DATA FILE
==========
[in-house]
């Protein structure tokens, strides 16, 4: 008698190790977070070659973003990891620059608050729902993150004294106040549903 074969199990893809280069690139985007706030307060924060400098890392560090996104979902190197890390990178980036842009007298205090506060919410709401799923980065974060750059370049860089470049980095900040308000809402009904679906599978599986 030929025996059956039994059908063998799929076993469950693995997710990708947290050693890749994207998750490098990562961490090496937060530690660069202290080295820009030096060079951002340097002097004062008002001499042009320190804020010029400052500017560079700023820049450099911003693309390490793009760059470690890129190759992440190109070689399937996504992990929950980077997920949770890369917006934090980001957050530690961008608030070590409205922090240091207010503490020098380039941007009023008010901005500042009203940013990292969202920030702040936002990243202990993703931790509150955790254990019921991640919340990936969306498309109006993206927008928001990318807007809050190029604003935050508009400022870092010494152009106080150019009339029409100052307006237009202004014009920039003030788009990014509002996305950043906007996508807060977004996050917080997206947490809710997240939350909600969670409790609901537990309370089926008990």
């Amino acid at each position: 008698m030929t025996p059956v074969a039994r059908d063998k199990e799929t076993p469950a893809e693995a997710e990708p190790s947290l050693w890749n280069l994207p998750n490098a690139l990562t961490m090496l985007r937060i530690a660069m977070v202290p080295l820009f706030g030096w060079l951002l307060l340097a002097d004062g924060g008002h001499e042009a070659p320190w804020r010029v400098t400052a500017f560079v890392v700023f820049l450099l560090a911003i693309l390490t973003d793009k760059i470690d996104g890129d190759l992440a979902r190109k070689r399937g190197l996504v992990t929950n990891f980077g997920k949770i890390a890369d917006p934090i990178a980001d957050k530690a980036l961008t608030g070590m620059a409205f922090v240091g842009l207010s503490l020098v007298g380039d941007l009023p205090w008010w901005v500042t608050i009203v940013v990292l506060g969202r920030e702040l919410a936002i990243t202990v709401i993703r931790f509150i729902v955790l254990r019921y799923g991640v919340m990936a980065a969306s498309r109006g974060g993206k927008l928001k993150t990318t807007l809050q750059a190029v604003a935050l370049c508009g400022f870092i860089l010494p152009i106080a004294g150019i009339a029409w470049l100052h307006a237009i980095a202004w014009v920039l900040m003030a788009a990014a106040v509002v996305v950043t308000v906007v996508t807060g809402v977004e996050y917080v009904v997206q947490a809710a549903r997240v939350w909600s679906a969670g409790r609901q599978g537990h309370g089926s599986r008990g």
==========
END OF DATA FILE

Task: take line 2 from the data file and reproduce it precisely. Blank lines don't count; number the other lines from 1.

């Protein structure tokens, strides 16, 4: 008698190790977070070659973003990891620059608050729902993150004294106040549903 074969199990893809280069690139985007706030307060924060400098890392560090996104979902190197890390990178980036842009007298205090506060919410709401799923980065974060750059370049860089470049980095900040308000809402009904679906599978599986 030929025996059956039994059908063998799929076993469950693995997710990708947290050693890749994207998750490098990562961490090496937060530690660069202290080295820009030096060079951002340097002097004062008002001499042009320190804020010029400052500017560079700023820049450099911003693309390490793009760059470690890129190759992440190109070689399937996504992990929950980077997920949770890369917006934090980001957050530690961008608030070590409205922090240091207010503490020098380039941007009023008010901005500042009203940013990292969202920030702040936002990243202990993703931790509150955790254990019921991640919340990936969306498309109006993206927008928001990318807007809050190029604003935050508009400022870092010494152009106080150019009339029409100052307006237009202004014009920039003030788009990014509002996305950043906007996508807060977004996050917080997206947490809710997240939350909600969670409790609901537990309370089926008990």